The article was an important one, well-researched and well-written, except for one critical oversight. The story did not mention one of the prime causes of malnutrition in Cuba-the U.S. economic blockade.

Jamie York and Emily Coffey, editors of The Cuba Advocate, in Boulder, Colorado, point out that the story accurately portrayed the scope of the crisis, but did not mention that the U.S. government was using food as a political weapon.

While the Cuban government confirms the epidemic, it says only a few thousand people have been affected and denies reports of widespread malnutrition. At the same time, it says excessive smoking and drinking-not just malnutrition- are to blame. U.S. doctors say smoking and drinking are not to blame-starvation is to blame. “It’s an indication that these people are starving,” said Matthew Kay, a neuro-ophthalmologist at Miami’s Bascom Palmer Eye Institute.

A Havana doctor, who sees patients with neuropathy almost every day, said, “This is a big, big problem. Rice and beans just won’t cut it. We are all petrified of going blind.” Another Cuban doctor said that without the proper food and a steady supply of vitamins the crisis would become a plague.

The U.S. embargo, implemented in 1961, has already cost Cuba more than $37 billion in trade and investment; created fuel shortages that have slowed agricultural and industrial development; and now is causing tens of thousands of people to go blind. The United States stands nearly alone in world opinion on the Cuban embargo. On November 3, 1993, the United Nations General Assembly, in a non-binding but forceful resolution, repudiated the 33-year-old embargo and urged nations to ignore it. The vote in the General Assembly was 88-4, with 57 abstentions. The four nations voting against the resolution were the United States, Israel, Albania, and Paraguay.

Referring to the growing tragedy in Cuba, York and Coffey wondered, “How does the public learn about U.S. government policies if they are not mentioned by the media? What happened to the public’s right to know?”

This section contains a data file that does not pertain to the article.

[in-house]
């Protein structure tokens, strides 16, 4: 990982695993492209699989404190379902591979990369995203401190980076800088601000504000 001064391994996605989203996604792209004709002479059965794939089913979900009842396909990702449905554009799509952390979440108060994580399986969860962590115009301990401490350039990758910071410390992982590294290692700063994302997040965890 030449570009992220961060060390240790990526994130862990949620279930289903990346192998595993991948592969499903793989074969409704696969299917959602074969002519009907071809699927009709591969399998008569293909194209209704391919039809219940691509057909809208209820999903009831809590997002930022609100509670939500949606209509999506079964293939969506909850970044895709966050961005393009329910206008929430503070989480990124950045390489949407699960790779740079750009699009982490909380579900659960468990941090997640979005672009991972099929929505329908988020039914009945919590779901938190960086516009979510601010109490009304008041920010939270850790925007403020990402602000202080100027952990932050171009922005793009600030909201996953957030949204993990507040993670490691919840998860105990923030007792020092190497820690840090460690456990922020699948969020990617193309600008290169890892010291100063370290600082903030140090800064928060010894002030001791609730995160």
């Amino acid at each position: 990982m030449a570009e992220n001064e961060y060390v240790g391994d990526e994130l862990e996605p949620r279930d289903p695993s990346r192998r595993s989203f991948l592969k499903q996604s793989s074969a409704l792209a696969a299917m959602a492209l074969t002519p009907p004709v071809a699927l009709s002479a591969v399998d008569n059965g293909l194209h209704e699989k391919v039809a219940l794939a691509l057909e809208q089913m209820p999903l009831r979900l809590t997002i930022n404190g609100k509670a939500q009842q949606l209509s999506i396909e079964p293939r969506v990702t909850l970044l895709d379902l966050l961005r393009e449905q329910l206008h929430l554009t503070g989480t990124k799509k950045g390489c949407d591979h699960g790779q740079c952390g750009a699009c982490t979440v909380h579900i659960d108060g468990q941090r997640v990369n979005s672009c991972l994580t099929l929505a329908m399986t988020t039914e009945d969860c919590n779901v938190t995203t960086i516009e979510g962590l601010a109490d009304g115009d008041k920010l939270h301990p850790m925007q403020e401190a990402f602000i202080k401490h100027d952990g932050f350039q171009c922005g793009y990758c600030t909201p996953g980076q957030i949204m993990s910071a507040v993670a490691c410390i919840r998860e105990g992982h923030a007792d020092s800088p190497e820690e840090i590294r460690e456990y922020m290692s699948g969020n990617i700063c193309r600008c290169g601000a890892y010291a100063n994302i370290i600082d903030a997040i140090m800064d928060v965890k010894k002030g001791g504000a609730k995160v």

SSU Censored Researcher: Kristen Rutledge

COMMENTS: Jamie York and Emily Coffey, co-editors of The Cuba Advocate, a monthly newsletter dedicated to providing “censored” news about Cuba, both feel that the mass media have failed to provide the U.S. public with an accurate, fair, and truthful account of life in Cuba and U.S. policy on Cuba. “The Cuban Democracy Act of 1992 (The Torricelli Bill) is in effect preventing U.S. subsidiaries of foreign countries from around the world from trading with Cuba,” Coffey said. “This turns the U.S. embargo into an economic blockade. Nothing is said in the media about the blockade preventing food and medicine from going to the Cuban people.”

In response to who will benefit from better media coverage of the Cuban situation, Coffey said, “Everybody will. Most U.S. citizens do not realize that if we were free to travel to Cuba and trade with Cuba this would be good economics for both people. Cuba has 10 million people that would like to buy a lot of products from us.”

York feels that the limited media “coverage of U.S. policy on Cuba benefits a handful of wealthy, influential Cuban-Americans who want the total capitulation of socialist Cuba to capitalism. This elite group has the most to gain by returning Havana to its former status as the gambling and prostitution playground of the Caribbean.”

Both York and Coffey said there were a number of other stories that would contribute to public knowledge and understanding of U.S.-Cuba relations if they had not been censored by the media.